A kind of, sort of follow-up to my previous posting on this topic (you can read it HERE).
After I finished the posting, as is sometimes the case with many postings, I had one of those "oh, I forgot to include ______" moments. Never to let a good topic go, or miss an opportunity to be a lazy blogger, I'll add it here. I'll call it "Reason #6".
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6. In Crowd
Growing up I always felt somewhat on the outside, looking in, when it came to church. As I grew older, I began to see why: In most churches, as I suspect is the case with most organizations for that matter, there was a certain "in crowd". It's easily understood on many levels in that we humans are social creatures; we like finding people like us to hang out and associate with. In the context of church that could very well mean that pastors enjoy the company of those who are the most active in the church, but yet is that healthy?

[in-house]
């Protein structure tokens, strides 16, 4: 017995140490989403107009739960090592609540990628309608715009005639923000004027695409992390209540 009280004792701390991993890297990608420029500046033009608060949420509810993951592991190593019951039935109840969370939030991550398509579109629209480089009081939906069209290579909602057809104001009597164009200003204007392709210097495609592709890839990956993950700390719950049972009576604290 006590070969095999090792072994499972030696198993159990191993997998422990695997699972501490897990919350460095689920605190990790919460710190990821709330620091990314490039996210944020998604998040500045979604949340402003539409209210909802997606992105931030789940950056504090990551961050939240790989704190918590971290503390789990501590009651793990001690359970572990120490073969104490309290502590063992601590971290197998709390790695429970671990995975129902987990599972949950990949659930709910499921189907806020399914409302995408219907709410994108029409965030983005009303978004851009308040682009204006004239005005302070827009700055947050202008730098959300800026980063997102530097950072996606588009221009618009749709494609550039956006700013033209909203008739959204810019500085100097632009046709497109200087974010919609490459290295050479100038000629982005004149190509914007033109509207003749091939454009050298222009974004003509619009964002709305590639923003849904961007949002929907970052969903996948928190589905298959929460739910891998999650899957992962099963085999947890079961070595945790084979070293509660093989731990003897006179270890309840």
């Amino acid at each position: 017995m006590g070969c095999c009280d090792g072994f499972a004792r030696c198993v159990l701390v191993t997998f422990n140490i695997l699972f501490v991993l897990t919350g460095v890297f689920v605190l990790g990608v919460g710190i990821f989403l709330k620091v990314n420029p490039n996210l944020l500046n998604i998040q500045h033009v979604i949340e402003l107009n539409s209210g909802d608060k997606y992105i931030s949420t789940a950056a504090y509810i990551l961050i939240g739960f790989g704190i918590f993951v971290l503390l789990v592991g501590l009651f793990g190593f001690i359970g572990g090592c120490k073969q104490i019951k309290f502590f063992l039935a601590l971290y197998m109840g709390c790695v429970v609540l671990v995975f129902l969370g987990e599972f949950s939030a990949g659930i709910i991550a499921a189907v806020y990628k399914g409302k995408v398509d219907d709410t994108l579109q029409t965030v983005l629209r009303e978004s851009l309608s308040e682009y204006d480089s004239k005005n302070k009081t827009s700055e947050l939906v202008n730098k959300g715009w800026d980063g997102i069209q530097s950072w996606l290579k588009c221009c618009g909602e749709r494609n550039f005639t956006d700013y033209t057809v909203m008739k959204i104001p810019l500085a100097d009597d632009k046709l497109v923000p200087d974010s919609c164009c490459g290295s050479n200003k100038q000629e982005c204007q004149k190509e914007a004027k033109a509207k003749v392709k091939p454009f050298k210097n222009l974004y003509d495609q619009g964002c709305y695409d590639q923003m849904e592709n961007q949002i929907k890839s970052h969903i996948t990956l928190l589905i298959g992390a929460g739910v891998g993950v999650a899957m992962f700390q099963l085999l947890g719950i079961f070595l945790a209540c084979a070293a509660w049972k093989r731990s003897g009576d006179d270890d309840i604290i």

I'd like to propose that there is a certain club of sorts in church today. The problem though is that such a club is great for the established, but really, really bad for the un-established. If we think about those who are seeking a greater connection with God in organized religion, how much more difficult is establishing that connection when you can't seem to figuratively get through the front door? If the ear of a pastor is almost perpetually taken the by established, what capacity is left for anyone else?
In older days, you know when the concepts of blind obedience and command & control were in force, it was accepted that younger folks needed to play by the rules and then simply wait their turn to be at the front of the line. That's not the case now, thankfully I might add. Instead, modern society has created something of a democratization when it comes to spirituality; folks these days have this crazy notion that all might in fact be equal before the eyes of God. The problem though is that such as concept is the antithesis of how organized religion actually seems to work.
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